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Wealth concentration

Wealth concentration is a process by which newly created wealth, under some conditions, can become concentrated in the possession of wealthy individuals or entities. Those who hold wealth have the means to invest in newly created sources and structures of wealth, or to otherwise leverage the accumulation of wealth, and are thus the beneficiaries of even greater wealth. According to a 2017 Oxfam report, just eight people own as much combined wealth as "half the human race".[1][2]

Contents

Economic conditionsEdit

The first necessary condition for the phenomenon of wealth concentration to occur is an unequal initial distribution of wealth. The distribution of wealth throughout the population is often closely approximated by a Pareto distribution, with tails which decay as a power-law in wealth. (See also: Distribution of wealth and Economic inequality). According to PolitiFact and others, the 400 wealthiest Americans had "more wealth than half of all Americans combined."[3][4][5][6] Inherited wealth may help explain why many Americans who have become rich may have had a "substantial head start".[7][8] In September 2012, according to the Institute for Policy Studies, "over 60 percent" of the Forbes richest 400 Americans "grew up in substantial privilege".[9]

The second condition is that a small initial inequality must, over time, widen into a larger inequality. This is an example of positive feedback in an economic system. A team from Jagiellonian University produced statistical model economies showing that wealth condensation can occur whether or not total wealth is growing (if it is not, this implies that the poor could become poorer).[10]

Correlation between being rich and earning moreEdit

Given an initial condition in which wealth is unevenly distributed (i.e., a "wealth gap"[11]), several non-exclusive economic mechanisms for wealth condensation have been proposed:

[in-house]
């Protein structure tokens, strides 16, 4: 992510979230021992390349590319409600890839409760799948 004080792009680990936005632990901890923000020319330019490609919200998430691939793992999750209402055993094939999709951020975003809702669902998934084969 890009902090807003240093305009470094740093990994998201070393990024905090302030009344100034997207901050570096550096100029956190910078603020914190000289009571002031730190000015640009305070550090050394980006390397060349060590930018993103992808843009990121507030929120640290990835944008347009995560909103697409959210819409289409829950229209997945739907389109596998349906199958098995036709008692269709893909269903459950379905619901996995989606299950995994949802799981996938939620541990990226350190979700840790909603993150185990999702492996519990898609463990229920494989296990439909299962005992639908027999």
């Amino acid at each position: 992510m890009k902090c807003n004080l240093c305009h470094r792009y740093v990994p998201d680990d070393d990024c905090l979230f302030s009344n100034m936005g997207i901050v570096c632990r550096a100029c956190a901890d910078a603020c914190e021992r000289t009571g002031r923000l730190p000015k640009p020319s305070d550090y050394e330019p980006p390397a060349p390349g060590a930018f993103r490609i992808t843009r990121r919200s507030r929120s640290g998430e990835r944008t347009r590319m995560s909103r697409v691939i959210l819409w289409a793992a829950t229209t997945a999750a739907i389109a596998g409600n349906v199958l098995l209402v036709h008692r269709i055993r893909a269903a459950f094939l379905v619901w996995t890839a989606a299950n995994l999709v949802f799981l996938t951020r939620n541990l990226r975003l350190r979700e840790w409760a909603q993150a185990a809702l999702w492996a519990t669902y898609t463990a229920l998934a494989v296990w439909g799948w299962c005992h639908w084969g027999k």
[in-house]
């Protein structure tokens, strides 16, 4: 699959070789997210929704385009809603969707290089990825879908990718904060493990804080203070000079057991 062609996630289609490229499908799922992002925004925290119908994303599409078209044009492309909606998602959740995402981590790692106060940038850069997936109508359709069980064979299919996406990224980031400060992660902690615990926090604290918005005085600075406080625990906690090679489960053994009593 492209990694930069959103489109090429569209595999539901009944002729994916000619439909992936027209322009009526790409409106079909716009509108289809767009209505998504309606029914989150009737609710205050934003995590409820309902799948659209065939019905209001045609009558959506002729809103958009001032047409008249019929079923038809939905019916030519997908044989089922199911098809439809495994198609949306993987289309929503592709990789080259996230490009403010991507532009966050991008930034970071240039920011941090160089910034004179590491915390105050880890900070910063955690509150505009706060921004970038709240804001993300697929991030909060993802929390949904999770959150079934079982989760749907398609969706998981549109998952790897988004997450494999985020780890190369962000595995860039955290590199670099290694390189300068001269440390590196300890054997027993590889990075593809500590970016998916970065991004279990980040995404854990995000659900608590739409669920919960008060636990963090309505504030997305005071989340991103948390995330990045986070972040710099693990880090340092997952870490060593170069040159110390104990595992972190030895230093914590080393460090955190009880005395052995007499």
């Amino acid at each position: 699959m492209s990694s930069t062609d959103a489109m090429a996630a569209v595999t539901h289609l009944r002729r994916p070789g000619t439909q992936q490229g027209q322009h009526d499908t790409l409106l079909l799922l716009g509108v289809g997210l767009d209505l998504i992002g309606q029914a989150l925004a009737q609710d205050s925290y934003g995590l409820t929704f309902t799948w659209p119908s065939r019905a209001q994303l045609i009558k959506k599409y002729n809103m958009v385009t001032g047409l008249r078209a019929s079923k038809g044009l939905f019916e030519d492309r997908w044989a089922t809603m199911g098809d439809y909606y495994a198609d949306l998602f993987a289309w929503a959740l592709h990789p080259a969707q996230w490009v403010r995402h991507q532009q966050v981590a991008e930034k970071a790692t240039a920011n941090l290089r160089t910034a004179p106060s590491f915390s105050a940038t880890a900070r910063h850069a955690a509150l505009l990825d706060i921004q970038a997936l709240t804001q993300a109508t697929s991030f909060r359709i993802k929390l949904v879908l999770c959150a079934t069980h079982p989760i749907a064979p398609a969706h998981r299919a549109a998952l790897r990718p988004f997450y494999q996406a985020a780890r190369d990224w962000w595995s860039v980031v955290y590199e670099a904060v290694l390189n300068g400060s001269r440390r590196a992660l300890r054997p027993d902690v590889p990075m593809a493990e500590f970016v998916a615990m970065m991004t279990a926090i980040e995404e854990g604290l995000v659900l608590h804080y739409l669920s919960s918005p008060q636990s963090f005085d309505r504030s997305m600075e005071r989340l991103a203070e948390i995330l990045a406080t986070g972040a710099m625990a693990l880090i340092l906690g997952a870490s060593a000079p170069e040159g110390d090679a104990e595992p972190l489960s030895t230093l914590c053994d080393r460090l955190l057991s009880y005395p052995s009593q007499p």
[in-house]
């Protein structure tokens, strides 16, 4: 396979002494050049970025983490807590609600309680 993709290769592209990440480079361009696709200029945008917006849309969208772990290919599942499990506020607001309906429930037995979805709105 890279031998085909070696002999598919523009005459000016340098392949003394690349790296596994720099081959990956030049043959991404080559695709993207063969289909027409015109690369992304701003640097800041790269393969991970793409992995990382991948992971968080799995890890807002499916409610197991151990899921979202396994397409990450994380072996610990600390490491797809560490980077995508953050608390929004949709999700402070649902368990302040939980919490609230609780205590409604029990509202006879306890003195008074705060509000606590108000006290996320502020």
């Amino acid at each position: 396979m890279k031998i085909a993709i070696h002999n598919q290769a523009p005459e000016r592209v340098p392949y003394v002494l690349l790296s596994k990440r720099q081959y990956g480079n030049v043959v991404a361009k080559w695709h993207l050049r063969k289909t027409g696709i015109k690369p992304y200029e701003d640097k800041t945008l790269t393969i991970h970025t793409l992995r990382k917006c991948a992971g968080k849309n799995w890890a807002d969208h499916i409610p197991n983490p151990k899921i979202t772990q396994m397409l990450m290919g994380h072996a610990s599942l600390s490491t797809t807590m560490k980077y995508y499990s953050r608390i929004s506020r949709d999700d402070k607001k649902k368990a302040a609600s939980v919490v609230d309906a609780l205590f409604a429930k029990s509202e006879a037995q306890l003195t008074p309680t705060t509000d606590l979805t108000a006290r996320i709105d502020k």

• A correlation between being rich and being given high paid employment (oligarchy).
  • A marginal propensity to consume low enough that high incomes are correlated with people who have already made themselves rich (meritocracy).
  • The ability of the rich to influence government disproportionately to their favor thereby increasing their wealth (plutocracy).[12]

In the first case, being wealthy gives one the opportunity to earn more through high paid employment (e.g., by going to elite schools). In the second case, having high paid employment gives one the opportunity to become rich (by saving your money). In the case of plutocracy, the wealthy exert power over the legislative process, which enables them to increase the wealth disparity.[13] An example of this is the high cost of political campaigning in some countries, in particular in the US (more generally, see also plutocratic finance).

Because these mechanisms are non-exclusive, it is possible for all three explanations to work together for a compounding effect, increasing wealth concentration even further. Obstacles to restoring wage growth might have more to do with the broader dysfunction of a dollar dominated system particular to the US than with the role of the extremely wealthy.[14]